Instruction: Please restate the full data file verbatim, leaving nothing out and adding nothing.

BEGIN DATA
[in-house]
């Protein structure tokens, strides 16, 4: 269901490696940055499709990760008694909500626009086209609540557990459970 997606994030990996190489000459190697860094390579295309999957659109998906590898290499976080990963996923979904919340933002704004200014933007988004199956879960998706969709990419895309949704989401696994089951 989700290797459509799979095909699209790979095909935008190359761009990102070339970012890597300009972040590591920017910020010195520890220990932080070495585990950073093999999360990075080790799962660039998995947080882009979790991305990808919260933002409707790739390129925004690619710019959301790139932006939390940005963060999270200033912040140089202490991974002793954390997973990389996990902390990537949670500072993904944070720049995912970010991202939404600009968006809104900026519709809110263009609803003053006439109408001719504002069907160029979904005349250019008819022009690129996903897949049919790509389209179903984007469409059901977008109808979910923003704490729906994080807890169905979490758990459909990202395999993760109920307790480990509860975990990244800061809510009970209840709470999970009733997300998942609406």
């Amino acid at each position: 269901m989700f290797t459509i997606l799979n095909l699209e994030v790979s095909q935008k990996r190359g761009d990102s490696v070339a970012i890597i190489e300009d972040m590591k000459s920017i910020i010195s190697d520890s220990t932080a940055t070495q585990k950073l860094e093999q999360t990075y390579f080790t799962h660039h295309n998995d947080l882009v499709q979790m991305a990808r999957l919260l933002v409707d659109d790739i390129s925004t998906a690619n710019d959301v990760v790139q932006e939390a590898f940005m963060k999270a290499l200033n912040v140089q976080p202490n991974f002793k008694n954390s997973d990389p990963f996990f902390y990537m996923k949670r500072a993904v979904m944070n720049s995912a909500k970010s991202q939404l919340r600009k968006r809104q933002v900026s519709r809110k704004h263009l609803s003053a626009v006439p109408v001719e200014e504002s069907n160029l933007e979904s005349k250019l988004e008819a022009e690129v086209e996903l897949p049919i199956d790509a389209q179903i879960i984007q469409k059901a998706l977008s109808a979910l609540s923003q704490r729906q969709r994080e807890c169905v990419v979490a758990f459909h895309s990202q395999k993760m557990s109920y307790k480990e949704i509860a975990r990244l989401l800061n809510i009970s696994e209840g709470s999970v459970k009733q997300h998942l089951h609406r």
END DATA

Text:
[in-house]
């Protein structure tokens, strides 16, 4: 269901490696940055499709990760008694909500626009086209609540557990459970 997606994030990996190489000459190697860094390579295309999957659109998906590898290499976080990963996923979904919340933002704004200014933007988004199956879960998706969709990419895309949704989401696994089951 989700290797459509799979095909699209790979095909935008190359761009990102070339970012890597300009972040590591920017910020010195520890220990932080070495585990950073093999999360990075080790799962660039998995947080882009979790991305990808919260933002409707790739390129925004690619710019959301790139932006939390940005963060999270200033912040140089202490991974002793954390997973990389996990902390990537949670500072993904944070720049995912970010991202939404600009968006809104900026519709809110263009609803003053006439109408001719504002069907160029979904005349250019008819022009690129996903897949049919790509389209179903984007469409059901977008109808979910923003704490729906994080807890169905979490758990459909990202395999993760109920307790480990509860975990990244800061809510009970209840709470999970009733997300998942609406």
């Amino acid at each position: 269901m989700f290797t459509i997606l799979n095909l699209e994030v790979s095909q935008k990996r190359g761009d990102s490696v070339a970012i890597i190489e300009d972040m590591k000459s920017i910020i010195s190697d520890s220990t932080a940055t070495q585990k950073l860094e093999q999360t990075y390579f080790t799962h660039h295309n998995d947080l882009v499709q979790m991305a990808r999957l919260l933002v409707d659109d790739i390129s925004t998906a690619n710019d959301v990760v790139q932006e939390a590898f940005m963060k999270a290499l200033n912040v140089q976080p202490n991974f002793k008694n954390s997973d990389p990963f996990f902390y990537m996923k949670r500072a993904v979904m944070n720049s995912a909500k970010s991202q939404l919340r600009k968006r809104q933002v900026s519709r809110k704004h263009l609803s003053a626009v006439p109408v001719e200014e504002s069907n160029l933007e979904s005349k250019l988004e008819a022009e690129v086209e996903l897949p049919i199956d790509a389209q179903i879960i984007q469409k059901a998706l977008s109808a979910l609540s923003q704490r729906q969709r994080e807890c169905v990419v979490a758990f459909h895309s990202q395999k993760m557990s109920y307790k480990e949704i509860a975990r990244l989401l800061n809510i009970s696994e209840g709470s999970v459970k009733q997300h998942l089951h609406r």